Subway Map Debate Book

On books and book design:

Nice new cookbook chock full o’ seventies-era design, “Violaine et Jérémy returns with a cookbook for Molly Baz, featuring three of the studio’s much-loved typefaces,” at — wait for it — It’s Nice That:

Nicoise Sandwich

Sandwich Nicoice. Mmmmmmm.

Lastly, just because, Kottke collects pencil photography to examine the typography. Nice.

Kottke on Pencil Photography

The New Website and Foreword Blog

Back in the ’90s and Aughts, my ex-wife and I ran a popular book design blog called Foreword. For a variety of reasons, from divorce to moving to Georgia and then deciding to do photography full-time, I got away from it. I even let the company name, ospreydesign, get away from me.

I’ve been seriously regretting losing Foreword for a while now — and its return one of the driving reasons for the new web site. Part of that has to do with a return to book design, and wanting to comment on the same, but also because I don’t do social media and have wanted a space to talk about — and get feedback on — items to do with book design, photography, and so much more. There’s no place better than your own web site. Thus, Foreword is back, this time as part of my personal site: gileshoover.com.

Memory Lane

Here’s what ospreydesign looked like way back when:

ospreydesign as of February, 2001

The site evolved, but only to a point — those were the days of having to pay attention to screen width. Remember: 15-17-inch screens were the new hotness; 13-inch was more normal. (Hence the small layout.) There was something comforting about it, though, and this look preserved for years. Here’s another screenshot:

ospreydesign’s home page, as of January, 2007

Foreword, a relatively new item called a weblog, or blog, was both a vehicle of discussion and publicity. And it worked — this little blog grew and gained followers, basically riding the early “wave” of blogs.
Here it is from 2005:

Foreword in March, 2005

The “look” changed shortly after, while the popularity continued to grow. Here’s another, from fourteen months later:

Foreword‘s new, wider-columned look, from June, ’06

At this point, Foreword was at its utmost; thousands of readers, #1 in a Google search for “book design,” pretty much everything — and I, quite frankly, blew it.

The Photography Era

Changing my priority to photography full-time was both awesome and a completely mixed bag. I absolutely loved the instant results of digital photography, and enjoyed the possibilities of editing them; filters, textures, black and white, and more. The creativity was more immediate, as well, in that I was my own “editor,” for lack of a better term, not answering to as many people as designing books can be.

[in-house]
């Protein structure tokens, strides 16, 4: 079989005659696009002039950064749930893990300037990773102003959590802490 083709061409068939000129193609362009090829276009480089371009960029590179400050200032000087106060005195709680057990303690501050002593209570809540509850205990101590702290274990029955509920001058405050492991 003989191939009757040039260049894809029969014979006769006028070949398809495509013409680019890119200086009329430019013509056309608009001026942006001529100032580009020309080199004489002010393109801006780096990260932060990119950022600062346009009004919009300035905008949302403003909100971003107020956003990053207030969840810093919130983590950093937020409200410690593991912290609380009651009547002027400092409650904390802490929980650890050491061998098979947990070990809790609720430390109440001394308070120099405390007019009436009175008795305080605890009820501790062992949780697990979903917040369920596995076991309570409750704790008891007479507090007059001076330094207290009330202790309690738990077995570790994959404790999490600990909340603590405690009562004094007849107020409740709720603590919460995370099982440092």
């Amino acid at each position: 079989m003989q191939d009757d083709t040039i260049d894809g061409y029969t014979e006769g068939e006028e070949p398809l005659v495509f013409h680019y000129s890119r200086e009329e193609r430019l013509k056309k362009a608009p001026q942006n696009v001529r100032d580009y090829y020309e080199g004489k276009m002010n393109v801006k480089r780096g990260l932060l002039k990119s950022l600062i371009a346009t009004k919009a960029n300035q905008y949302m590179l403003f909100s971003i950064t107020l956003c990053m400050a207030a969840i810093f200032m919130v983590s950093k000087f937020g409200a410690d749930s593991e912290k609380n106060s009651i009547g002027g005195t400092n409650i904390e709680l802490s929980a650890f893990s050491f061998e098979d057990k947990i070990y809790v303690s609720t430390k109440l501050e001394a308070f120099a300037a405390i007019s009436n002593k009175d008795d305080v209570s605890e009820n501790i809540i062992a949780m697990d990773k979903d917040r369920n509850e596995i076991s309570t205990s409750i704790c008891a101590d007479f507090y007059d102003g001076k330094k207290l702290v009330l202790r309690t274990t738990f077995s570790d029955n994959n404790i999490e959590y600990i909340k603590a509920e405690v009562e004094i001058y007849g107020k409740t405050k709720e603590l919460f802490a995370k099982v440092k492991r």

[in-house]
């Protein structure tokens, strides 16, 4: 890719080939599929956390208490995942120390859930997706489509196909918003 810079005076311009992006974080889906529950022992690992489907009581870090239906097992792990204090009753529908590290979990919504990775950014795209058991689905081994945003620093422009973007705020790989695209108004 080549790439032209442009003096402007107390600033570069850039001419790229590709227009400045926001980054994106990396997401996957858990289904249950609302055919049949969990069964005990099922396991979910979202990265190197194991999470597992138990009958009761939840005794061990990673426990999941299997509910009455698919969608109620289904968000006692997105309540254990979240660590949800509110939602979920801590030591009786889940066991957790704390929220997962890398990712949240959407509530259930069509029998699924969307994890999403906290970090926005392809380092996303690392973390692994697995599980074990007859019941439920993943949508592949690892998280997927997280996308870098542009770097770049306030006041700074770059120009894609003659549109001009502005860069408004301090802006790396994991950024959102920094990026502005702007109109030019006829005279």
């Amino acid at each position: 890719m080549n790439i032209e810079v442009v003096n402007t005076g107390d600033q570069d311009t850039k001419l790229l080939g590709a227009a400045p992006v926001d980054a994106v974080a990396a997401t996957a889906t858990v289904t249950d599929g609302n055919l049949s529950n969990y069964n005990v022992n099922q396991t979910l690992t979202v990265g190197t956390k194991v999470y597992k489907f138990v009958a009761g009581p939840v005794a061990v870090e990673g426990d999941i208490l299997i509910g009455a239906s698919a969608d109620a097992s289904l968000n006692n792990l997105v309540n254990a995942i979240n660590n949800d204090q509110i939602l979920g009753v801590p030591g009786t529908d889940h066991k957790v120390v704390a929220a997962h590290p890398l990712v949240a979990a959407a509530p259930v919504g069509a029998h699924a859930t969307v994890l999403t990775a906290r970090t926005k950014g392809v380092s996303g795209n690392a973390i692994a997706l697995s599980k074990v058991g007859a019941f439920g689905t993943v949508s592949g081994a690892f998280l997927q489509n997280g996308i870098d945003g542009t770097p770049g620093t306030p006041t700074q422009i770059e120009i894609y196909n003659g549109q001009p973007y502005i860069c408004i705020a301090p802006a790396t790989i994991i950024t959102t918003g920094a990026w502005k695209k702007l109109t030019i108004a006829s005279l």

Making money was more difficult than with book design, but somehow more exciting; in many ways, it’s a performance art — I had to get it right at the time (there are no redos — events move on!), then make it better in the edit. But, I quickly found that weddings and events were not my strong suit. Like many making a profession out of a passion, I too often clashed with the “vision” thing; what I wanted to do — architecture, landscapes, “things” more than people — wasn’t what you made money on.

Maine Schooners, 2009

Worse, I was ahead of an extremely powerful wave: photography as something ubiquitous. With the rise of everything from a flood of new folks doing photography full-time to practically everyone “being” a photographer with just their cell phone, there was absolutely no way I could make the success out of it that I could have had I just stayed with book design first and photography second. Sure, I still did book design — I was early in the photography book genre — but photography as a career waned after a few years.

Lesson learned.

New Memories

So, Foreword has returned, and book design is again what I do first, with photography back to being a passion instead of a full-time job. I’m better for it, frankly; so, hopefully, will my readers, as we can again share my love book design — along with why I’ve returned to it full-time.

Having a blog again also gives me a chance to talk about design, book production, photography and how they’ve changed in the intervening years, and recommit myself to regular posting; something I’ve missed and hope others have, too.

Welcome back.